A pile of old sparkly pink Shiny Brites with a couple silver thrown in for fun along with one Poland narrow necked pink ornament, a vintage pink gift embellishment and a fun pink glass pick. All for 50¢. I've really embraced the whole pink thing this year.

A sweet Santa with a paper mache head for 25¢. He is standing in a nice big basket with a liner that I got for 25¢.
I was very excited when I spotted the big Gurley Santa siting on a table. He was 50¢. He is tall - about 9" or so. My sweet Aunt Dorothy sent me one just like it this summer, so now I have twins. The two smaller one (and older) Gurley Candles with in a big Bag o' Christmas crap for 50¢. There was actually one more that I swore I had in my basket, but I didn't make it home with him. ;o(

There is a Habitat thrift that I went to a couple of times, but they barely ever had anything other than building supplies. And, anything else they did have like furniture or housewares was just priced too high. $1.50 for a coffee cup was one example. So, I just never got here anymore. Today, I whipped in there for no reason at all and decided to just see what they had. I walked in the front door and sitting on the table right by the door - thisclose - was this!!!!!!

An Annalee Santa! I love Annalee dolls. But, then I panicked, because I remembered the high prices. I gritted my teeth and peeked - $1.00. Yahoooooooo! Sharalee got another Annalee! I was pleased to see that they prices had come down. A lot. Almost too much, in fact. Stuffed animals and baby dolls were 5¢ and 10¢. I saw a lady buying a armful of babydolls - Dora and others and she only spent 60¢. Coffee cups were 5¢. Pillowcases were 25¢, sheets are 50¢.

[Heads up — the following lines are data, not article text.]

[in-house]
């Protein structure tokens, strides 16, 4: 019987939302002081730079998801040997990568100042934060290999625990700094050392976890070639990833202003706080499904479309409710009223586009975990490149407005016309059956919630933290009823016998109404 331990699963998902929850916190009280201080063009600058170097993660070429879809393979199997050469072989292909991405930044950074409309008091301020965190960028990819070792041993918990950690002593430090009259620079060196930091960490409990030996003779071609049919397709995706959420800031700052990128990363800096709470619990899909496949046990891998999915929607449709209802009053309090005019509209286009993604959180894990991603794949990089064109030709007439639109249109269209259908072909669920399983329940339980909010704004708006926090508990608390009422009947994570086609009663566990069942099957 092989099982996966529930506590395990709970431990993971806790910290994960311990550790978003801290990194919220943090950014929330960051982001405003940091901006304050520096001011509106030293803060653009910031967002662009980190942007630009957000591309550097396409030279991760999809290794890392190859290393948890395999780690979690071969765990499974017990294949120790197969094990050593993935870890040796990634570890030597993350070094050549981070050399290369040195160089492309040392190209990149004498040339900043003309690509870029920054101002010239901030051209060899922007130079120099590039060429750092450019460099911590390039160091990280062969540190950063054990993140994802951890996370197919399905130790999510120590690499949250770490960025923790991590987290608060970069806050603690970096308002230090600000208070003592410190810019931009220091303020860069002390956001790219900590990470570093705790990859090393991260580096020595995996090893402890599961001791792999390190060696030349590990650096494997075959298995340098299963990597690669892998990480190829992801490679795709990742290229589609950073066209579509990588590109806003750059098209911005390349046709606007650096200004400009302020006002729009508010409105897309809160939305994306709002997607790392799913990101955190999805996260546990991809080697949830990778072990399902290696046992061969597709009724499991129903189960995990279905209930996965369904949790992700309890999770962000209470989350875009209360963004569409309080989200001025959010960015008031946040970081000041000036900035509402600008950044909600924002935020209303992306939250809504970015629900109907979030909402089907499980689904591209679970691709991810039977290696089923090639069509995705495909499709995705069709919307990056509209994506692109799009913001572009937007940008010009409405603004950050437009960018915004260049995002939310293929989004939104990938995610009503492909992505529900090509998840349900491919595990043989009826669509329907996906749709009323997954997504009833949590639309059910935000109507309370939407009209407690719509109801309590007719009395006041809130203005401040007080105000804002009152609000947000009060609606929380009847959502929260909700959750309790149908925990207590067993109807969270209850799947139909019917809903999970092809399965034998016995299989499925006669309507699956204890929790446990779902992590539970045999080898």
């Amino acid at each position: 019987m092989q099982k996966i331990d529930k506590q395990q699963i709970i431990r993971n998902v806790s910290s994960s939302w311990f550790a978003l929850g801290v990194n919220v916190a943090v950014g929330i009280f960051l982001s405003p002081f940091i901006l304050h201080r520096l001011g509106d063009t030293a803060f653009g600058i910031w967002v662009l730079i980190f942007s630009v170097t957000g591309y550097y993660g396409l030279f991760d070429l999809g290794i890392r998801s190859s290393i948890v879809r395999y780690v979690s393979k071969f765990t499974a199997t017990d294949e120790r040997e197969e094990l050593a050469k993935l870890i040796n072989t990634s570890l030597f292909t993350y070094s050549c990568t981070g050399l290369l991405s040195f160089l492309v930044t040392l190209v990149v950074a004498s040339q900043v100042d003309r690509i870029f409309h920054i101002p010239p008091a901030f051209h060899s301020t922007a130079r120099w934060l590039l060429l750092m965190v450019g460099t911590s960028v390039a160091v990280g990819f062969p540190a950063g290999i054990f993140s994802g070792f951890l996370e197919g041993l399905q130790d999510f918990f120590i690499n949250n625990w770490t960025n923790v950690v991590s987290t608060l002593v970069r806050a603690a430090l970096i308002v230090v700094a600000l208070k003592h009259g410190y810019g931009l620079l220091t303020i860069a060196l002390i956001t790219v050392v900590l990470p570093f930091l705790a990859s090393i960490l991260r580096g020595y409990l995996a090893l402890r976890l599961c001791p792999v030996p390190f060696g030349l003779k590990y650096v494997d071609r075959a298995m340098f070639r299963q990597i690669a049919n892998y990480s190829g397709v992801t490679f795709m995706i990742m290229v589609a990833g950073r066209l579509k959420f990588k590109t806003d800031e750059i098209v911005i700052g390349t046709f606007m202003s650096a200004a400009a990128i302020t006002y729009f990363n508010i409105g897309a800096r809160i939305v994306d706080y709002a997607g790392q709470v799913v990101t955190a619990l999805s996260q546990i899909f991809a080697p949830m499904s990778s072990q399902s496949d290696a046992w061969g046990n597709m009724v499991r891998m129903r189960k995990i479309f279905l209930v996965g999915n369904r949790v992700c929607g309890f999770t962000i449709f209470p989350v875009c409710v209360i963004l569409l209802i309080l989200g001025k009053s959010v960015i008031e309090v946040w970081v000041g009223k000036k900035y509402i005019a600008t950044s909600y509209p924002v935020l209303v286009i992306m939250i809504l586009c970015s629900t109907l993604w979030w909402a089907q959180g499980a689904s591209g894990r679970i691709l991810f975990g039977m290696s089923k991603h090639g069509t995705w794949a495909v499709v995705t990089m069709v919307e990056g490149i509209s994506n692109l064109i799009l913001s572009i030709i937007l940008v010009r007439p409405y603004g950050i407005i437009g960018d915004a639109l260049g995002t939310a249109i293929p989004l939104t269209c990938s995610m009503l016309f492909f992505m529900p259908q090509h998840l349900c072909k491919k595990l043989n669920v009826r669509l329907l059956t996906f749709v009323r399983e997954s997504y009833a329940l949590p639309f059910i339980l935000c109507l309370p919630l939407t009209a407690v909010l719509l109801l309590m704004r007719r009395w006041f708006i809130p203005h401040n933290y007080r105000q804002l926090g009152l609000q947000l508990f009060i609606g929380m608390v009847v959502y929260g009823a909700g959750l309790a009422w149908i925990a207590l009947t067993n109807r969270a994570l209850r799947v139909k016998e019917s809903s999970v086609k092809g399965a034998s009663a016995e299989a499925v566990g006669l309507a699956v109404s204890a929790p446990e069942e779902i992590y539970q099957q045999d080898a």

Needles to say, the Habitat Thrift store is back in my good graces and is now on my thrift rounds. Much to the dismay of the Husband and The Bean.

*My name really is Shara Lee. Lee is my middle name, but everyone called me Shara Lee until we moved to Arkansas.


  1. I went into my local thrift store yesterday, and I thought of you! There were lots of xmas decs in baskets, and you always show some great finds for next to nothing! But here, a bag of 4 shiny balls, they wanted $8.00(au)! $8.00!! Can you believe it? We dont have anything as cheap as you have!! Soon it may be worth the trip over to your side of the world,to grab a bargain!Lol

    I agree... 'Tis the season for "Mall/Store Hell"!!... but with a little Thrift Therapy like that, it's worth it!

  3. Man, there is hardly any Christmas left in the thrifts round here.

    Everyone called me Sarah Lee. I hated that so much. (Nevermind that I am actually Sarah Lynn.)

  4. Hi Shara Lee,

    I really love reading your story of your thrifty rounds and your excellent finds, especially your discovery of the analee santa:-)

    Thanks for a delightful read.

  5. I especially love the banded bowl you found--neat find!! I also really enjoyed your description of the fabled (but VERY real) Arkansas hillbillies! I grew up in your area and it is very nice and quite affluent, which most people outside the Ozarks don't realize. I remember taking a trip after I had moved away from Arkansas--we drove from Milwaukee, WI to Murfreesboro to do the whole diamond-mining touristy thing. In a neighboring town was the closest grocery store, which stood still in time. Groceries on the shelves with experation dates from literally eight or more years ago. And in the parking lot, just to put the icing on the cake, was an OLD pick-up truck with an OLD bathtub in the back, full of the hillbilly children and dogs. (All the hillbilly adults were in the cab, and I presume, buying bags of marshmallows and spaghetti sauce that expired in 1989 inside the store....hehe). It was like something out of "Deliverance".
    That's neat that your Habitat thrift lowered their prices--I'm sure they were hearing complaints and probably weren't clearing out old inventory. It's nice to hear that independent stores like that actually listen to their customers!